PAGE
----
– To be effective, modern systems are conceived according to ‘Secure by design’ principles aiming to guarantee three core cybersecurity attributes: confidentiality, integrity and availability – says Dr Michele Fiorini. When this is not possible, for instance because the systems are already on operation or getting older, it is necessary to consider the three pillars of cybersecurity: people, process and technology. And proceed according to the „cumulative act effect”. Thus, if we cannot prevent to access a machine by software, we may close it into a rack cabinet (or a room) locked with key.


The most obvious short-term benefits of digitalisation are tied to OPEX reductions such as energy and fuel savings, smarter maintenance, smoother logistics and automatic reports to reduce workload. Potential cost savings on existing OPEX on fuel management, the largest bulk cost, is 20% according to ‘ICT Solutions and Digitalisation in Ports and Shipping’. Smarter maintenance means digitall equipment monitoring and planning maintenance according to need instead of pre-scheduled visits. Digital tools that enable the sharing of data between value chain actors allows for smoother and more efficient logistics. Longer term benefits are tied to end-to-end digitalisation of the whole value chain, but we believe that is still some years away.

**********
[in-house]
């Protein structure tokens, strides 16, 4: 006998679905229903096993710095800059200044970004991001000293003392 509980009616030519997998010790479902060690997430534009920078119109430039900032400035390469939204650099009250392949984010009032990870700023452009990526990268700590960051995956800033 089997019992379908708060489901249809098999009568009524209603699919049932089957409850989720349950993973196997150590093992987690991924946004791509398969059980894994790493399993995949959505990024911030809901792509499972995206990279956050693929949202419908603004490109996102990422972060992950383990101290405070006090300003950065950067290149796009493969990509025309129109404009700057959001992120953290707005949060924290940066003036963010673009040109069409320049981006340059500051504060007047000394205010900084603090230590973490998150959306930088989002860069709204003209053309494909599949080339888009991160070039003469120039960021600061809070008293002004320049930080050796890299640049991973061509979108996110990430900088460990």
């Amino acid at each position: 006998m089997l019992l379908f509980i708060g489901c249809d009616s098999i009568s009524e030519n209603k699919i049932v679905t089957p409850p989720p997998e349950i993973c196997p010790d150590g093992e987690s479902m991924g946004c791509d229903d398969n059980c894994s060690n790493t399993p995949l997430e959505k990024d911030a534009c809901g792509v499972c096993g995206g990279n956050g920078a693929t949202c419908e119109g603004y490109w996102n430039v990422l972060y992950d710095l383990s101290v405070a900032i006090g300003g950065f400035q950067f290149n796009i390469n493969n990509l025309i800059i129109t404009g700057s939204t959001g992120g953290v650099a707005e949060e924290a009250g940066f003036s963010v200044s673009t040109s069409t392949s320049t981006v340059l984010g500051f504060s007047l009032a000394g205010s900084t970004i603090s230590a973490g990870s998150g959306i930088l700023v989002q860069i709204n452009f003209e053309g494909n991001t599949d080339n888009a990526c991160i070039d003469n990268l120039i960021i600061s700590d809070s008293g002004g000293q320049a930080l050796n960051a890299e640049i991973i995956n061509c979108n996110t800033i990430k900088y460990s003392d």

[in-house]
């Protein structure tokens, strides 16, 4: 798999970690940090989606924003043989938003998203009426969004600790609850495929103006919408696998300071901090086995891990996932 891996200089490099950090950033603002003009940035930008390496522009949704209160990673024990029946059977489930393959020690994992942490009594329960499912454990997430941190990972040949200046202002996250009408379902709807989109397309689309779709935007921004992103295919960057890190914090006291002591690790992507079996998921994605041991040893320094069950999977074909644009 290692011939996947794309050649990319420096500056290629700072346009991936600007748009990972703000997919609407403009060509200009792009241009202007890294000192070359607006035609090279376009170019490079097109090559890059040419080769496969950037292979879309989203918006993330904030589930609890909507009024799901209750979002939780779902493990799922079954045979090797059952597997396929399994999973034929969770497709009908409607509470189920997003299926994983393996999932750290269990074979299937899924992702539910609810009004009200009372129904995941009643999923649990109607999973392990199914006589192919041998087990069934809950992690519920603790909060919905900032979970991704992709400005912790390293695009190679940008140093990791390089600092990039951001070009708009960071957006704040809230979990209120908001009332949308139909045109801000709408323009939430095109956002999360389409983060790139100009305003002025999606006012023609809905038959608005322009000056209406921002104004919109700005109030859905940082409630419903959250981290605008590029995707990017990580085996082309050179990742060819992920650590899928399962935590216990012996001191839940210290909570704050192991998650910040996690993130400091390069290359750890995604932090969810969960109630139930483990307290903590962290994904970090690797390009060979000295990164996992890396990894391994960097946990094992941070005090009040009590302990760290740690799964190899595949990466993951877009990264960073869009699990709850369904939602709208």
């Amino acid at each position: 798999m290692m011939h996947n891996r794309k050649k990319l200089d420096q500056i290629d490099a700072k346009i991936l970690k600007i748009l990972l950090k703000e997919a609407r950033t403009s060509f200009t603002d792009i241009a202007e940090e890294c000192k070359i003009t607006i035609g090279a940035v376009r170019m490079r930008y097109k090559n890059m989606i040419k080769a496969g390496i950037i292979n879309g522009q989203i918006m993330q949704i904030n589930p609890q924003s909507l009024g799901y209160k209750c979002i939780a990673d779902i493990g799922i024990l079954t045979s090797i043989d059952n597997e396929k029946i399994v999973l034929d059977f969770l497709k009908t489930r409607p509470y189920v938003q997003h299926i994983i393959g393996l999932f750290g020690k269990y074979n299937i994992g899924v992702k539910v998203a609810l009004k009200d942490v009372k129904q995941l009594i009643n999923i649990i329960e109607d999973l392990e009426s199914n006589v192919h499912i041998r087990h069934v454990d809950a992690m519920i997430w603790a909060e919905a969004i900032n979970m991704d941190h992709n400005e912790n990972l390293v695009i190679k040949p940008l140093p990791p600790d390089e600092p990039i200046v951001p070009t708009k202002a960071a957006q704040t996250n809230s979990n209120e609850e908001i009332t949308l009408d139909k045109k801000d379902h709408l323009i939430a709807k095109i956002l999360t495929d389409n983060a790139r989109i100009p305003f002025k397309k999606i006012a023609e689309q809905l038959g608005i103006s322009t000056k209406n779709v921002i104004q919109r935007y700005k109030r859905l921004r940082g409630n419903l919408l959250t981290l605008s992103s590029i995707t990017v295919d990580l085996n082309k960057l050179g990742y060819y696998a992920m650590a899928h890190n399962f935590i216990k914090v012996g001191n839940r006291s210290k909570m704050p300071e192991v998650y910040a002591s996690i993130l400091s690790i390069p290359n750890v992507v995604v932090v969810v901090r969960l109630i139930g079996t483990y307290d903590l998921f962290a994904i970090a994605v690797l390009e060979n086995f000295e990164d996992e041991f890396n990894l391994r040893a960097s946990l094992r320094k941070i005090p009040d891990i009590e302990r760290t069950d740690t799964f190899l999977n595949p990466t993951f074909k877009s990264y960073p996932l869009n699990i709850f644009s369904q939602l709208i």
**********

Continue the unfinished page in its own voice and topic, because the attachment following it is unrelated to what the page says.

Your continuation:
About the ‘ICT Solutions and Digitalisation in Ports and Shipping’ editors:

Michele Fiorini, MBA, Ph.D., CEng, FIET, coeditor ‘ICT Solutions and Digitalisation in Ports and Shipping’. He has been the Chair of the Council at the Institution of Engineering and Technology (London, United Kingdom, 2017–18) and a session chair at the Euro-Asia Economic Forum (Xi’an, China, 2013). He is a project engineering manager for Leonardo s.p.a. in Rome, Italy, and an industrial member of the e-Navigation Committee at the International Association of Marine Aids to Navigation and Lighthouse Authorities (IALA) in Paris, France. He is serving as a member of the advisory board of the MBA programme at the Gdańsk University of Technology in Poland and a judge for the E&T Innovation Awards in London, United Kingdom.

Natalie Gupta is an independent consultant focusing on ports and trade facilitation. She works through her own consultancy Port Processes Ltd and is the Chair of Independent Port Consultants (IPC), a network of port consultants working internationally. Natalie works on three main streams of projects, namely feasibility studies for ports and the maritime sector, trade facilitation in the context of ports and trade corridors, and port operations-related assignments to do with performance and management. Natalie also has experience of working on bunkering in the sector and is involved in projects concerning the greenification of the sector in various country contexts.

Marek Grzybowski